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Question:

May 20, 2020

Timneh Grey behavior


I have 2 timneh grays. One is to be a female the other male. Last spring the male started shreading his back and wing feathers. He was just getting to look normal when fall came and he started all over again. Vet said he was shreading feathers to make a nest. Male is around 10 or 11, female is about 7 and she is fine doing nothing to her feathers. They each have their own cages and really do not like to be near one another. If he gets on her cage she will fly away. If they are on the floor I stand right there because if they get too close they start to go after one another. The only reason I am so concerned is because if he is playing on his cage or on the kitchen counter and falls he has no wings to even break his fall. Right now he looks like a baby chick with only one part long wing feather and on the other side just short wing feathers.


Answer:

Hi Patricia,

Feather plucking is such a complex issue. The type of feather destructive behavior you are describing does not sound hormonal. I would lean more towards a nutritional deficiency, underlying illness or infection of some type.

Feather destructive behavior is very often a combined physical and behavioral issue. It is best to seek out a Vet who is Board Certified in Avian Medicine. Generally quite a few tests are necessary and if a cause is determined, the bird still may need a collar until all of the feathers have regrown, because the plucking has become a habit. This is generally a long term treatment process which also involves the time it can take to regrow the feathers and determine if he has been successfully treated or broken the habit.

It may be helpful to pass along these notes to your Vet from Dr. Susan Orosz, in regards to a 20 year old Eclectus Parrot who began feather plucking. Dr. Orosz has her practice in Ohio and your Vet may want to contact her to discuss recent findings regarding these issues: “One area that we are looking at(with feather destructive behavior) is the effect of avian bornavirus and other agents to produce avian ganglioneuritis. These agents can attack the nerves that travel to the skin and it may be one reason for the cause. Some of these birds will be negative for the virus but be positive for the antibodies produced from the myelin wrapping of the nerves and often can make the bird appear to be itchy. The type of testing for this is important to determine if this might be one of the reasons for plucking. The problem is that many vets do not understand the AGAA test and what it means and pursue other avenues. In the case of AGAA, of the parrots that were feather plucking about 70% of those parrots tested positive for ABV or AGAA. So we know that that is one strong relationship. While there are others, I would suggest making sure the skin and feather follicle is free of yeasts and bacteria; and then try giving robenicoxib for a period of a month or 2 to see if your Eclectus improves.” Dr. Susan Orosz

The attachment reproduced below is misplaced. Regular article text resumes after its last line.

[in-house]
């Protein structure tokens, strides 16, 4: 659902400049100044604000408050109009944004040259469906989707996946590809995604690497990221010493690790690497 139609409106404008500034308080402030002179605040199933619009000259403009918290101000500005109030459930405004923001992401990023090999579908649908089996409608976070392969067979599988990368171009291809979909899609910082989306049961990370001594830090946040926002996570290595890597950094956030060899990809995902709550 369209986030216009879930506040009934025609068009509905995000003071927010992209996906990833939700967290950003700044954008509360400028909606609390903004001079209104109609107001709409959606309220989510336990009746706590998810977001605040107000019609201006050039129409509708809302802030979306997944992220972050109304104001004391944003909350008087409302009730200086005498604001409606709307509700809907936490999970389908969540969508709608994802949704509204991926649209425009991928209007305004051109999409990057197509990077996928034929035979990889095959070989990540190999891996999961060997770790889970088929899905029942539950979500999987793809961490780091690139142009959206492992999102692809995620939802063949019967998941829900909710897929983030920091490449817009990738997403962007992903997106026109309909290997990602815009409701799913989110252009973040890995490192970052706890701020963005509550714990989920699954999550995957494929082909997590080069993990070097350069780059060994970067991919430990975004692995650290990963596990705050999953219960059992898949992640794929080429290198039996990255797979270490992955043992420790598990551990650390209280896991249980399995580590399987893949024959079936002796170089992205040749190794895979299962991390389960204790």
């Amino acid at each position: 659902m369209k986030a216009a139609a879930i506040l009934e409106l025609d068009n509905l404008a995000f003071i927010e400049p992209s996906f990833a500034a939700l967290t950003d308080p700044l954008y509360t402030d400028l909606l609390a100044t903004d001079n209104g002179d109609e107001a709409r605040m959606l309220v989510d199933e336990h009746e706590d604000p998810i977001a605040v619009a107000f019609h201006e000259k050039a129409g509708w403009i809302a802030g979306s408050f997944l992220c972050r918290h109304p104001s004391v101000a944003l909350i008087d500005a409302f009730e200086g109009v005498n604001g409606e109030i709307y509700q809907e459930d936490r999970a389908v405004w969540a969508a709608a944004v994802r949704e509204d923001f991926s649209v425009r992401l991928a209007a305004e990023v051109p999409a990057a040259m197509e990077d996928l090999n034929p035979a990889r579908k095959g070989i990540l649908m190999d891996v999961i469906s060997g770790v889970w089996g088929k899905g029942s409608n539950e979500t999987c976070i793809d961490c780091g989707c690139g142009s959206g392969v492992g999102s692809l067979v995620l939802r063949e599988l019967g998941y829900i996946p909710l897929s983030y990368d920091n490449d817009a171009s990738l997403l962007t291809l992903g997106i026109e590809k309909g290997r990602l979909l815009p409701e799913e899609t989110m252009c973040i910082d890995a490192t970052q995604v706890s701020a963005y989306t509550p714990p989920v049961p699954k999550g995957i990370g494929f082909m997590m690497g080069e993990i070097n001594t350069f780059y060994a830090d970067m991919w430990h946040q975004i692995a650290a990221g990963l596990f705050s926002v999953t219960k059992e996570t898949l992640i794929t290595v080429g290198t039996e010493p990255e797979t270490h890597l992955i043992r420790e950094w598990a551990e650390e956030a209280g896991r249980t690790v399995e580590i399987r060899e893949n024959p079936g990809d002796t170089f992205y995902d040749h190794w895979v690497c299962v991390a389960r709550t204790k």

Thank you for asking Lafeber,

Brenda

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